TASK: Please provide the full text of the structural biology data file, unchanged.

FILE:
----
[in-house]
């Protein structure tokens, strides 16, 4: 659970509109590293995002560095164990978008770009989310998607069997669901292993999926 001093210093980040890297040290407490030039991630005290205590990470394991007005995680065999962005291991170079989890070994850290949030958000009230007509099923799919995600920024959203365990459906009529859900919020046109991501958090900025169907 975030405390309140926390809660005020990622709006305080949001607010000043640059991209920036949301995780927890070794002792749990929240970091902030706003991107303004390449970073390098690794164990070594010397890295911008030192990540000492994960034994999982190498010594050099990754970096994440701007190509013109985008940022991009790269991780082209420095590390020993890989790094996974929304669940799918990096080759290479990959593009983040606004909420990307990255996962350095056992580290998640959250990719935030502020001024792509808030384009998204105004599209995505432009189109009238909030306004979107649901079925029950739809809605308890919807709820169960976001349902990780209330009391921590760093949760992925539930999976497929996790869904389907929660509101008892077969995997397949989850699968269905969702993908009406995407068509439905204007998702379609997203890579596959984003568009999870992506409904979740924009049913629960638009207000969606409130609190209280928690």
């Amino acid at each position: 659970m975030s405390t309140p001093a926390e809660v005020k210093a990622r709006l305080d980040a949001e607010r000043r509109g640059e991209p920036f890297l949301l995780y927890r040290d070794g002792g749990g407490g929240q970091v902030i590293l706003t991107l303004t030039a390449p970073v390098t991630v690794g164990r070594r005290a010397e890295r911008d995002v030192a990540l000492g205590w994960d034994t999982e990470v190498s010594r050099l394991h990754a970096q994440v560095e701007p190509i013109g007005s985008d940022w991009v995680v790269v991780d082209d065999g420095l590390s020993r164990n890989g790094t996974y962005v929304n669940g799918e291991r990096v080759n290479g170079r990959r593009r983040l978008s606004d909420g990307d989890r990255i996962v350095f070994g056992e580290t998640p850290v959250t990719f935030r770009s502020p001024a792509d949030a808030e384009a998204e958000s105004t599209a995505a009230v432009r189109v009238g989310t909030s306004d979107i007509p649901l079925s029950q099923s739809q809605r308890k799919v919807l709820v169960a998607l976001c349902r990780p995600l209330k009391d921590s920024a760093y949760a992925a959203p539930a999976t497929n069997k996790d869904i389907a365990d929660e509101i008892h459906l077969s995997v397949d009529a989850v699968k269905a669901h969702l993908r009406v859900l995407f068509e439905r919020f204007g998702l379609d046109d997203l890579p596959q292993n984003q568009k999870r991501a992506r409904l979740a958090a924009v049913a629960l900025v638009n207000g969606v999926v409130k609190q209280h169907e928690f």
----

[in-house]
């Protein structure tokens, strides 16, 4: 659970509109590293995002560095164990978008770009989310998607069997669901292993999926 001093210093980040890297040290407490030039991630005290205590990470394991007005995680065999962005291991170079989890070994850290949030958000009230007509099923799919995600920024959203365990459906009529859900919020046109991501958090900025169907 975030405390309140926390809660005020990622709006305080949001607010000043640059991209920036949301995780927890070794002792749990929240970091902030706003991107303004390449970073390098690794164990070594010397890295911008030192990540000492994960034994999982190498010594050099990754970096994440701007190509013109985008940022991009790269991780082209420095590390020993890989790094996974929304669940799918990096080759290479990959593009983040606004909420990307990255996962350095056992580290998640959250990719935030502020001024792509808030384009998204105004599209995505432009189109009238909030306004979107649901079925029950739809809605308890919807709820169960976001349902990780209330009391921590760093949760992925539930999976497929996790869904389907929660509101008892077969995997397949989850699968269905969702993908009406995407068509439905204007998702379609997203890579596959984003568009999870992506409904979740924009049913629960638009207000969606409130609190209280928690």
């Amino acid at each position: 659970m975030s405390t309140p001093a926390e809660v005020k210093a990622r709006l305080d980040a949001e607010r000043r509109g640059e991209p920036f890297l949301l995780y927890r040290d070794g002792g749990g407490g929240q970091v902030i590293l706003t991107l303004t030039a390449p970073v390098t991630v690794g164990r070594r005290a010397e890295r911008d995002v030192a990540l000492g205590w994960d034994t999982e990470v190498s010594r050099l394991h990754a970096q994440v560095e701007p190509i013109g007005s985008d940022w991009v995680v790269v991780d082209d065999g420095l590390s020993r164990n890989g790094t996974y962005v929304n669940g799918e291991r990096v080759n290479g170079r990959r593009r983040l978008s606004d909420g990307d989890r990255i996962v350095f070994g056992e580290t998640p850290v959250t990719f935030r770009s502020p001024a792509d949030a808030e384009a998204e958000s105004t599209a995505a009230v432009r189109v009238g989310t909030s306004d979107i007509p649901l079925s029950q099923s739809q809605r308890k799919v919807l709820v169960a998607l976001c349902r990780p995600l209330k009391d921590s920024a760093y949760a992925a959203p539930a999976t497929n069997k996790d869904i389907a365990d929660e509101i008892h459906l077969s995997v397949d009529a989850v699968k269905a669901h969702l993908r009406v859900l995407f068509e439905r919020f204007g998702l379609d046109d997203l890579p596959q292993n984003q568009k999870r991501a992506r409904l979740a958090a924009v049913a629960l900025v638009n207000g969606v999926v409130k609190q209280h169907e928690f």